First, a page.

LONDON (Reuters) - If you’ve overheard the trampolinists at the London Games talking about a randy, rudolph and a barani you might be forgiven for wondering who is this amorous, red-nosed reindeer hungry for a spicy Indian meal?
Although randy is a colloquial English term for the amorously inclined, in trampoline-speak it describes one of the various moves in the set of 10 skills performed consecutively in a routine by the muscular men and women who have been fighting it out in amazing aerial battles at the Games this week.
A “randolph” or randy is a front somersault with 2-1/2 twists, while a rudy is a front somersault with 1-1/2 twists and a barani is a forward somersault with a half-twist rather than a biryani from your local Indian restaurant.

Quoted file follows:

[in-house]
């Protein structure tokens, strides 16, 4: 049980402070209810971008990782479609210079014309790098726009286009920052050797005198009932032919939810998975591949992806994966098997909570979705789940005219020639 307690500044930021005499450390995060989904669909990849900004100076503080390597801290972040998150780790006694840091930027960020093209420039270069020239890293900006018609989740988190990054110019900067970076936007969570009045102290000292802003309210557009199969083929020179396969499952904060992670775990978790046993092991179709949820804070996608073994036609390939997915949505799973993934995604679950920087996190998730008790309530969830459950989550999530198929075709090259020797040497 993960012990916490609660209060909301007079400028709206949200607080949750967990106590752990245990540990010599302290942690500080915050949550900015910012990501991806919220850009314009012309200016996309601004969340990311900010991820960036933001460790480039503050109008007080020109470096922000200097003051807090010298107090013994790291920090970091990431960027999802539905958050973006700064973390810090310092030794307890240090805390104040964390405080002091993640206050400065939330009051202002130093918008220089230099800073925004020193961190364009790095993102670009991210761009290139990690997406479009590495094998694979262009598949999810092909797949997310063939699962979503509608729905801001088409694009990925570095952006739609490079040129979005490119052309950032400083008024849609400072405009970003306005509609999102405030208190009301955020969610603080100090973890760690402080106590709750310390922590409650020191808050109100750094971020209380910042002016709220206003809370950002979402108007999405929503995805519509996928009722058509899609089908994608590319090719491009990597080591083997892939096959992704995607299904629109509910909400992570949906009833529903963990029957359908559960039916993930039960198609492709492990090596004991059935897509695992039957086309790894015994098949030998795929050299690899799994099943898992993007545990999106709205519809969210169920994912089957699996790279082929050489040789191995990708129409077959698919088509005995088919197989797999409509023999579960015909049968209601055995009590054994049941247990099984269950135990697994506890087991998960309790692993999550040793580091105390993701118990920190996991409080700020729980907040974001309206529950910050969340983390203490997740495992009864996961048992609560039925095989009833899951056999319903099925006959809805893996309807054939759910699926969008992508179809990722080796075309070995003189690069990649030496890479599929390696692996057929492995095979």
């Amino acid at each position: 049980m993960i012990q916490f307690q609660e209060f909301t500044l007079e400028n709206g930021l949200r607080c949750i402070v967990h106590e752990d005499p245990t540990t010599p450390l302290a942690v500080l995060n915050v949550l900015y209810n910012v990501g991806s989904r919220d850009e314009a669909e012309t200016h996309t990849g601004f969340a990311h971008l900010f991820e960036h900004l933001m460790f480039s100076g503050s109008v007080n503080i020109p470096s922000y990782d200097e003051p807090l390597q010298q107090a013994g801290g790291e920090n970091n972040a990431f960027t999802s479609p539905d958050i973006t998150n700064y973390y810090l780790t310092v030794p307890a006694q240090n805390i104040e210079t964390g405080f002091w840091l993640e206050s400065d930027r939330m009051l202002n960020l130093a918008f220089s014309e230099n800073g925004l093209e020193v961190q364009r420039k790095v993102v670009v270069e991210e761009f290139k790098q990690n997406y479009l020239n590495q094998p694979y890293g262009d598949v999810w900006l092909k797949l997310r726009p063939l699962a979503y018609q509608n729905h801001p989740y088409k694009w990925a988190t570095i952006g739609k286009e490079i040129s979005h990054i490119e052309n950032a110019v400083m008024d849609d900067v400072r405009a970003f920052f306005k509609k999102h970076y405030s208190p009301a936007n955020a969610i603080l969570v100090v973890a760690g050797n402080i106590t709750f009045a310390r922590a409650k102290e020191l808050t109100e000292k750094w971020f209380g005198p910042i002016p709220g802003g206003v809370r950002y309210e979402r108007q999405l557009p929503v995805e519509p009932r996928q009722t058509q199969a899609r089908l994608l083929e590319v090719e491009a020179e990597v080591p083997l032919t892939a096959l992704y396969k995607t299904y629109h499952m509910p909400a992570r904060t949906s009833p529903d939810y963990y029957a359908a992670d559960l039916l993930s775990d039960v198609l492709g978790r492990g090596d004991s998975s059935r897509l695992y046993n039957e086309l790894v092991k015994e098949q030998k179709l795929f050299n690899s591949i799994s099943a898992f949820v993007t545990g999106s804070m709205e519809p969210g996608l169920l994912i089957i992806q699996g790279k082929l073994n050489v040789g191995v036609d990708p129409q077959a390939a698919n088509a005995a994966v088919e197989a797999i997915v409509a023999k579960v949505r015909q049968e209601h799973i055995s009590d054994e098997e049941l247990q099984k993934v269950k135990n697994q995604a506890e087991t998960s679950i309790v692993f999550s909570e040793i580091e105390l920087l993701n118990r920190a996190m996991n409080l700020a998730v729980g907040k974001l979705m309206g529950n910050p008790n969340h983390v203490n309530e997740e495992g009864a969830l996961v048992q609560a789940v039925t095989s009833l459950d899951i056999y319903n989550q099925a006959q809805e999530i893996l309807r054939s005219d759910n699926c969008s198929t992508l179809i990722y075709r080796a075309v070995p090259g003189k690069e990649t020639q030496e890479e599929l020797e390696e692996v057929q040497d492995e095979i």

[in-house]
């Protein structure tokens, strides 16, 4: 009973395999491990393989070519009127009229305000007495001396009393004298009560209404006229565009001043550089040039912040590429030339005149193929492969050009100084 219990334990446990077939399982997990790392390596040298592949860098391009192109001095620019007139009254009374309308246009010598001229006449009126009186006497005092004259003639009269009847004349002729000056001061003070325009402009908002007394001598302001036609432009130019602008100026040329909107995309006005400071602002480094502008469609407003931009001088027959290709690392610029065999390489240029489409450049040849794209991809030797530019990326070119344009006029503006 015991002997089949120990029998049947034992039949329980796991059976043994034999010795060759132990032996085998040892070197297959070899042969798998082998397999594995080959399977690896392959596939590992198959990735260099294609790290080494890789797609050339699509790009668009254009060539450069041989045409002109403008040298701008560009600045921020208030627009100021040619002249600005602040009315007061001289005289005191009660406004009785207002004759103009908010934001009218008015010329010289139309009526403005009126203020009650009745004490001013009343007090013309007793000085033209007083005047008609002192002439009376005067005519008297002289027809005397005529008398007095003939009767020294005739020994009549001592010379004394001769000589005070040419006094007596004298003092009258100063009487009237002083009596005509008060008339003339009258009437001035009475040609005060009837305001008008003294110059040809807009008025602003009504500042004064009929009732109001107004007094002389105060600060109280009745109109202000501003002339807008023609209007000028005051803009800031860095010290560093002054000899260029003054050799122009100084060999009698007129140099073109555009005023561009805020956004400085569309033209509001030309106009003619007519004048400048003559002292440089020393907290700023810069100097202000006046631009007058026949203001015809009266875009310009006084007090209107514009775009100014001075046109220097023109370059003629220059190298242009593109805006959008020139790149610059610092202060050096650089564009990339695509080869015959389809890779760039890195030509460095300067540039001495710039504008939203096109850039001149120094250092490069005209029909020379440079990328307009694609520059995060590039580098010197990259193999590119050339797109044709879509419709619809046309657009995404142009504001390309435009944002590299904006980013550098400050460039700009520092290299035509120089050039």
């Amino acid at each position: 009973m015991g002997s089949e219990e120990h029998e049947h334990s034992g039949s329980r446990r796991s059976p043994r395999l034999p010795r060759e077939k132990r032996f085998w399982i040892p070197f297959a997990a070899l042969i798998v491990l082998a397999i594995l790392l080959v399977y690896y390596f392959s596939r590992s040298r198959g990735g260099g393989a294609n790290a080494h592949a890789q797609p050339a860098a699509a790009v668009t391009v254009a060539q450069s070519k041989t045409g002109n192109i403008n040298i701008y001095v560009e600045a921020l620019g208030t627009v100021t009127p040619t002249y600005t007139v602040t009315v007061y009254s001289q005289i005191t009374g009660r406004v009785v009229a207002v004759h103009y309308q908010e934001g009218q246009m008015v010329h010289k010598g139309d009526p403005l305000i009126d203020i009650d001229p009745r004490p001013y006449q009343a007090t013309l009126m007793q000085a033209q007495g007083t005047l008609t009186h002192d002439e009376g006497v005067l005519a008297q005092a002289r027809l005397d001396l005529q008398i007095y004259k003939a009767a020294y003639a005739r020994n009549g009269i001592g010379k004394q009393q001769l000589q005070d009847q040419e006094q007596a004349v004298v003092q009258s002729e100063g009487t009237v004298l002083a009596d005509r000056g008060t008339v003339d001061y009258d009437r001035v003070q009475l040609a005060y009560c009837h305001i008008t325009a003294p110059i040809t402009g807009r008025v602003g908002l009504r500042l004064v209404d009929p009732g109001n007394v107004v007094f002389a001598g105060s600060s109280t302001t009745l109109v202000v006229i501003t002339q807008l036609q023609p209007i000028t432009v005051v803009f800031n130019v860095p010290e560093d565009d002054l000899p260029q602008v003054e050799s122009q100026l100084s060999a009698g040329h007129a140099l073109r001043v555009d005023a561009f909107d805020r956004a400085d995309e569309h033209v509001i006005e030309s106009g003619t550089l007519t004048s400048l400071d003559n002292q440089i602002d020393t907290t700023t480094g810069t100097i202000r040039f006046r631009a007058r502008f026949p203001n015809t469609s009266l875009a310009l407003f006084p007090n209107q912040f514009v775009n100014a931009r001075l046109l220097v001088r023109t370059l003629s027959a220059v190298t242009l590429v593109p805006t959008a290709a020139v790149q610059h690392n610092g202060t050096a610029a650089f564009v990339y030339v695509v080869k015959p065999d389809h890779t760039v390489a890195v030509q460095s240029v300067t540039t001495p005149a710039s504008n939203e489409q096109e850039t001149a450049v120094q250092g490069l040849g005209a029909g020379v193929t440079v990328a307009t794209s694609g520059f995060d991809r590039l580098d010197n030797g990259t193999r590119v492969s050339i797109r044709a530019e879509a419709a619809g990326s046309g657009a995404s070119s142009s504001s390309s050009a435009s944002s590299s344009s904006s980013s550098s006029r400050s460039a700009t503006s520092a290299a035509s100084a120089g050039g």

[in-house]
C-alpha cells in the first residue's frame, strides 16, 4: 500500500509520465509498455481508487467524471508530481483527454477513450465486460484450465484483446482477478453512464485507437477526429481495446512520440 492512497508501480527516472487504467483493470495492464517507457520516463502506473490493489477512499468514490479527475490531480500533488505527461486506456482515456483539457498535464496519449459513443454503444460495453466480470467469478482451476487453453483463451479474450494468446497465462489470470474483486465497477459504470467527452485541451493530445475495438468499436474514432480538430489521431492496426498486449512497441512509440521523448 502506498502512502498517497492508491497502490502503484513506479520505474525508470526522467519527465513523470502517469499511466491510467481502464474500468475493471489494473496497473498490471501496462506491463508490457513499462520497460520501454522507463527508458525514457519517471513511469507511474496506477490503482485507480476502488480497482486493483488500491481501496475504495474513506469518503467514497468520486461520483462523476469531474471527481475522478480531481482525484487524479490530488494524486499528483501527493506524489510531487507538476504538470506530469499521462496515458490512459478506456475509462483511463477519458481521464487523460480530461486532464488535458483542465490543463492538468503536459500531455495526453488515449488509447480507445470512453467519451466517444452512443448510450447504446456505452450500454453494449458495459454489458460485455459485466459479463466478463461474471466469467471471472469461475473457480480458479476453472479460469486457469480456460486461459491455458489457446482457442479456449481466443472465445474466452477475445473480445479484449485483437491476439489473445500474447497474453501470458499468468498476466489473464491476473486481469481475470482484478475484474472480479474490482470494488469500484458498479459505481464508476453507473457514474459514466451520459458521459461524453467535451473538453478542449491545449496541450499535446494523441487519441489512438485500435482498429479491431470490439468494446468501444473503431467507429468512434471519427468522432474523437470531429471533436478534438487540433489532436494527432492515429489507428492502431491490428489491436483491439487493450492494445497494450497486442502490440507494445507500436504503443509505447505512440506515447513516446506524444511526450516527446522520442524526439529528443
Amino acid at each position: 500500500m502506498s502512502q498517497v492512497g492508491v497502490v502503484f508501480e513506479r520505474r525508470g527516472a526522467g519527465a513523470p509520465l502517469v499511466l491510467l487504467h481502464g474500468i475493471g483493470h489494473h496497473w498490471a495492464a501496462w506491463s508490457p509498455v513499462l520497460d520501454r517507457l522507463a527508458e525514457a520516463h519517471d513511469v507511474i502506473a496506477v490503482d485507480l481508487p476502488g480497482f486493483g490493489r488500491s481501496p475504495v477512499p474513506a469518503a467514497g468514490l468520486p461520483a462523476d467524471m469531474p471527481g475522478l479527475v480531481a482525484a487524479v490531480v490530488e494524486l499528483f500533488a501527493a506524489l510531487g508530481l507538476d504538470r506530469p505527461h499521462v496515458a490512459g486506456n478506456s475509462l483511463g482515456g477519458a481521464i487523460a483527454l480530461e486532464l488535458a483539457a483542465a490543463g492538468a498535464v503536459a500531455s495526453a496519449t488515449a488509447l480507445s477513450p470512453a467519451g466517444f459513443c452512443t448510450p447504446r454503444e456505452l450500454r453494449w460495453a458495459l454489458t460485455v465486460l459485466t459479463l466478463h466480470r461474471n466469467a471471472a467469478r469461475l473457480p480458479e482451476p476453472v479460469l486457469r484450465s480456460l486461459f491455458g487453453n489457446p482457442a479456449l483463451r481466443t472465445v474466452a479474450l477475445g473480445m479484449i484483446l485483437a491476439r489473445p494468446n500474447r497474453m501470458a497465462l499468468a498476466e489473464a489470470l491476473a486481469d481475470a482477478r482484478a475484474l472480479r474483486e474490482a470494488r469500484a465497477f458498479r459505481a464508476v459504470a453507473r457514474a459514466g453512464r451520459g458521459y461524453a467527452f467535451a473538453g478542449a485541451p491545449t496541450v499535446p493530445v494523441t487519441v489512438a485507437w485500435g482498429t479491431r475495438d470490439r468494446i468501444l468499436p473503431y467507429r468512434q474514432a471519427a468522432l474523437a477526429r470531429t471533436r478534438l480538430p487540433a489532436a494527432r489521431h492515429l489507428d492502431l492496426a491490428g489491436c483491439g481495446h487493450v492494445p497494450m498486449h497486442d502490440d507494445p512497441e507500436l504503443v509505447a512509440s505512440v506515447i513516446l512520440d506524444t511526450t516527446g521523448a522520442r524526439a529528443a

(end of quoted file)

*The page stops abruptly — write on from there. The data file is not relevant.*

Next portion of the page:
“Most skills are named after what they are,” former British trampoline champion Paull Smyth told Reuters, but he said some have been named for their inventors and came out of the sport’s early roots in the United States.
A “miller” for example is a triple twisting double back somersault named after 1960s and 1970s world champion Wayne Miller from the USA and a breathtaking part of Canadian Olympic gold medalist Rosannagh MacLennan’s qualifying routine on Saturday.
Devised in the 1930s at the University of Iowa, the first modern trampoline was initially used as a training tool for tumblers, astronauts and athletes.
However, it grew in popularity to such an extent that in 1964 the first ever Trampoline World Championships were held at the Royal Albert Hall in London.
Since making its Olympic debut at the Sydney Games in 2000, the sport has consistently featured amazing displays of acrobatic excellence, with athletes jumping to heights of up to 10 meters.
Reporting by Paul Casciato